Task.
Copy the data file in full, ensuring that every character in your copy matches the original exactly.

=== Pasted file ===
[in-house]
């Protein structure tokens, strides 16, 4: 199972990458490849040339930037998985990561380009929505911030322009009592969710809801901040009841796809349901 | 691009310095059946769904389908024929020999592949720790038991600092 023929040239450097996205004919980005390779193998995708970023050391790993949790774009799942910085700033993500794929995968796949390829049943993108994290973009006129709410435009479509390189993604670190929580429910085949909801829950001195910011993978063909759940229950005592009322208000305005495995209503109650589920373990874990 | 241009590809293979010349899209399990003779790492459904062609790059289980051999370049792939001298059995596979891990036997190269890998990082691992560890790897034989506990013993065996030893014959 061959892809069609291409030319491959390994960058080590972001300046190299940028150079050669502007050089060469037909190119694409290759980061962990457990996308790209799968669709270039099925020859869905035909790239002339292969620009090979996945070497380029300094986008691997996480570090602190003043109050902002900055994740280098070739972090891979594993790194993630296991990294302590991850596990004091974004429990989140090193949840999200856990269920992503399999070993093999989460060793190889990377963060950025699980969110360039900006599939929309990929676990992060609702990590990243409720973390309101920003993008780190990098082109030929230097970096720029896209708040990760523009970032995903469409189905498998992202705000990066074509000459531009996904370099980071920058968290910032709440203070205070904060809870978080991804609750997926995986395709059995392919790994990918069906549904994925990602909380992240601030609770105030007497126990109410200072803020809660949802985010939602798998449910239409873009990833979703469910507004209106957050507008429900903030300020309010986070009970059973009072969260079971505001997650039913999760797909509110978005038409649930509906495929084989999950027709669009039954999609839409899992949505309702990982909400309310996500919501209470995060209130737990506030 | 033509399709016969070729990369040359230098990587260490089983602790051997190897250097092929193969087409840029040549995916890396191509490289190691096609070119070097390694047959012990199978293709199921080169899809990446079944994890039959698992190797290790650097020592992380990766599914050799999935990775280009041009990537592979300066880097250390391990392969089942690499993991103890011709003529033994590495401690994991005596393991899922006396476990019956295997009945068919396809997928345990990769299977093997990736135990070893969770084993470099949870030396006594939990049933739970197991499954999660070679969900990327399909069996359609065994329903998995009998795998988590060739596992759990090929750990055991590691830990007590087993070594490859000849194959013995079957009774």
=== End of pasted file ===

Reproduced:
[in-house]
């Protein structure tokens, strides 16, 4: 199972990458490849040339930037998985990561380009929505911030322009009592969710809801901040009841796809349901 | 691009310095059946769904389908024929020999592949720790038991600092 023929040239450097996205004919980005390779193998995708970023050391790993949790774009799942910085700033993500794929995968796949390829049943993108994290973009006129709410435009479509390189993604670190929580429910085949909801829950001195910011993978063909759940229950005592009322208000305005495995209503109650589920373990874990 | 241009590809293979010349899209399990003779790492459904062609790059289980051999370049792939001298059995596979891990036997190269890998990082691992560890790897034989506990013993065996030893014959 061959892809069609291409030319491959390994960058080590972001300046190299940028150079050669502007050089060469037909190119694409290759980061962990457990996308790209799968669709270039099925020859869905035909790239002339292969620009090979996945070497380029300094986008691997996480570090602190003043109050902002900055994740280098070739972090891979594993790194993630296991990294302590991850596990004091974004429990989140090193949840999200856990269920992503399999070993093999989460060793190889990377963060950025699980969110360039900006599939929309990929676990992060609702990590990243409720973390309101920003993008780190990098082109030929230097970096720029896209708040990760523009970032995903469409189905498998992202705000990066074509000459531009996904370099980071920058968290910032709440203070205070904060809870978080991804609750997926995986395709059995392919790994990918069906549904994925990602909380992240601030609770105030007497126990109410200072803020809660949802985010939602798998449910239409873009990833979703469910507004209106957050507008429900903030300020309010986070009970059973009072969260079971505001997650039913999760797909509110978005038409649930509906495929084989999950027709669009039954999609839409899992949505309702990982909400309310996500919501209470995060209130737990506030 | 033509399709016969070729990369040359230098990587260490089983602790051997190897250097092929193969087409840029040549995916890396191509490289190691096609070119070097390694047959012990199978293709199921080169899809990446079944994890039959698992190797290790650097020592992380990766599914050799999935990775280009041009990537592979300066880097250390391990392969089942690499993991103890011709003529033994590495401690994991005596393991899922006396476990019956295997009945068919396809997928345990990769299977093997990736135990070893969770084993470099949870030396006594939990049933739970197991499954999660070679969900990327399909069996359609065994329903998995009998795998988590060739596992759990090929750990055991590691830990007590087993070594490859000849194959013995079957009774």